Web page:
boat paddle ukuleles

Saturday, February 05, 2011

Hardware terminology for the banjo ukulele

  Banjo ukuleles have an array of metal parts and almost everyone of them have more than one proper name. The term hardware indicates that it is a removable addition to the banjo uke.
  Starting from the head stock   are the tuning mechanisms.  These are usually friction tuners, or friction pegs on banjo ukuleles.  You may see them called tuning machines and pegs just as frequently.  There are also geared tuners similar to guitar tuners, and planetary tuners.  These two types turn the string at a smaller ratio than friction style tuners and allow precise tuning.  The ratios of these tuners varies and is usually something like 1 to 6, 1 to 10 or 1 to 12.  Precise tuning is entirely possible with friction tuners as long as they are maintained and free of grit, worn lacquer and dust.
vintage Grover,Elton and Waverly tuning pegs

  Many of the friction tuners are constructed to use the back of the peg head as a bearing point and the smoothness of these can be improved by adding washer of various materials.  (I will discuss that later).  Friction tuners might have several parts or be as simple as wooden pegs that are tapered and fit into a tapered hole in the peg head, like a violin.
A tired, yet  restorable set of Grover spring loaded tuners

  The parts of the tuner are:  Button (the part you turn), shaft, washers, bushings and button screws or adjustment screws.   Most all friction tuners can be adjusted by the tiny screw in back of the button and if the tuner remains tight after loosening this screw it should be taken apart and inspected.  There might be something binding that has disintegrated  like a fiber or hard rubber washer.  Another issue might be a rough seat in the wood where the button rests, or the bottom of the button might need smoothing with extra fine sandpaper.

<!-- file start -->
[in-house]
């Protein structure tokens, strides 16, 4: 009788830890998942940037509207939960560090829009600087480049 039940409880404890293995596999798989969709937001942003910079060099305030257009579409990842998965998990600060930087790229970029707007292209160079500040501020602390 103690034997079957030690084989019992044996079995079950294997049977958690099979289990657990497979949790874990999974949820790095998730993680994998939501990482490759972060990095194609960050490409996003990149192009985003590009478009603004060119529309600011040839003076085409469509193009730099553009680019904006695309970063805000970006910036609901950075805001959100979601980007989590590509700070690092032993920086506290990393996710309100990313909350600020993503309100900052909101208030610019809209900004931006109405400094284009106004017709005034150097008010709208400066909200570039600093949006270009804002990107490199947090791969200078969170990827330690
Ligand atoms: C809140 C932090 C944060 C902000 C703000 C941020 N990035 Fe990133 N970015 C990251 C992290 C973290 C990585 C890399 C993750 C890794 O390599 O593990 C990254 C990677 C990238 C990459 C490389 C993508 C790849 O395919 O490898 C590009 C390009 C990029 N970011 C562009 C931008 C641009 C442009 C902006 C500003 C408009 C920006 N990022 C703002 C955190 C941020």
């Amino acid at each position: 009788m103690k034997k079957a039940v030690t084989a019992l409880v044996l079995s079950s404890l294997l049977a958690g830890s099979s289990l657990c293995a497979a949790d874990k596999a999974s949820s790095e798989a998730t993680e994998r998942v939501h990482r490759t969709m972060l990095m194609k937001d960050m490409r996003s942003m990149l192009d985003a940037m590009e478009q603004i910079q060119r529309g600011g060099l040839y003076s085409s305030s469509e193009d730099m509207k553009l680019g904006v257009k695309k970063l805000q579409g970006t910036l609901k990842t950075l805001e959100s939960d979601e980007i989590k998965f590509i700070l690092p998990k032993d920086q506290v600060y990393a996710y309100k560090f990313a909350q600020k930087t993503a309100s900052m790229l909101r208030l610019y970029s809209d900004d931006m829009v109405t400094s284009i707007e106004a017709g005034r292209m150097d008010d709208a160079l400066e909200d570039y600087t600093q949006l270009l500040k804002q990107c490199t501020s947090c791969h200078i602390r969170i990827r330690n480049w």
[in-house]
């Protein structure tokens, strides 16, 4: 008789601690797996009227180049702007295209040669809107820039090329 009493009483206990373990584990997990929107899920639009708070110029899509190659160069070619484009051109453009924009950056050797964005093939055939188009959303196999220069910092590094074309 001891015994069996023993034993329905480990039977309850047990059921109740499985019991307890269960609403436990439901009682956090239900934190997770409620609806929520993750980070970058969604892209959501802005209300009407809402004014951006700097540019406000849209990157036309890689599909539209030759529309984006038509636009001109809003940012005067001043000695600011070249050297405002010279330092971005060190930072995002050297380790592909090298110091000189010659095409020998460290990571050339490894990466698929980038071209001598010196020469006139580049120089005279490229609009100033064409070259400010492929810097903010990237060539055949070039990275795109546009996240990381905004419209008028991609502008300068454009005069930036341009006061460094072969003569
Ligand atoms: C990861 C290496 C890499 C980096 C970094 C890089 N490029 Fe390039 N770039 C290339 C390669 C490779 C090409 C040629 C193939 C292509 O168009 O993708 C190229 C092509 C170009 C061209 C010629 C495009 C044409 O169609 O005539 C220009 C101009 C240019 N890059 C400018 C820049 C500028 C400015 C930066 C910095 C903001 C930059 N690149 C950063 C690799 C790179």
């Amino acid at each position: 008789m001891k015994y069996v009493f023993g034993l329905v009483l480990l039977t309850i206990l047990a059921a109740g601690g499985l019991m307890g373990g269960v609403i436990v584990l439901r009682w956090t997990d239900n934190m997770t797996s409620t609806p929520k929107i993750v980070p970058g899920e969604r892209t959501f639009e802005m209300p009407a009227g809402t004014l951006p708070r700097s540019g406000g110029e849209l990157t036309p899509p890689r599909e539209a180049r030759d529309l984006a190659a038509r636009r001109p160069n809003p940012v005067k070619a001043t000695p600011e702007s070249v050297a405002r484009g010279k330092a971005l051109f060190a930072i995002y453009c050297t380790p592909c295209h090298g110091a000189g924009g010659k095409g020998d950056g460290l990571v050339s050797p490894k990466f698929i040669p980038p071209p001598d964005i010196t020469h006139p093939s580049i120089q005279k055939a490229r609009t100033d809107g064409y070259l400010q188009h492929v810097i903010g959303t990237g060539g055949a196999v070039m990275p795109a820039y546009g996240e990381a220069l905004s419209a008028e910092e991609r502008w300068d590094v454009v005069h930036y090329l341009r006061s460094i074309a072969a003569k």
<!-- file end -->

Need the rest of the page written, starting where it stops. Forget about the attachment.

These red Elton pegs would require some finish work before use

 Most buttons are plastic or some form of plastic and have seams from the molding process.   There are also buttons made from various woods, ivory, pearloid, acetate plastics, metal, bone and endless other obscure choices.
   I will probably revisit the tuning mechanism often in this blog with photos of the various brands and suggestions for modifications.
 Next at the other end of the strings is the tail piece.  The tailpiece has two functions, the first is not just to hold the strings (somewhat obvious), but to hold then downward at an angle from the bridge.  This applies pressure on the bridge insuring transmission of vibration to the bridge from the string, and also, pressure on the skin which sets the skin vibrating over it's entire surface.
from left to right: Grover, Waverly,Elton and Grover Tail pieces
reverse order from above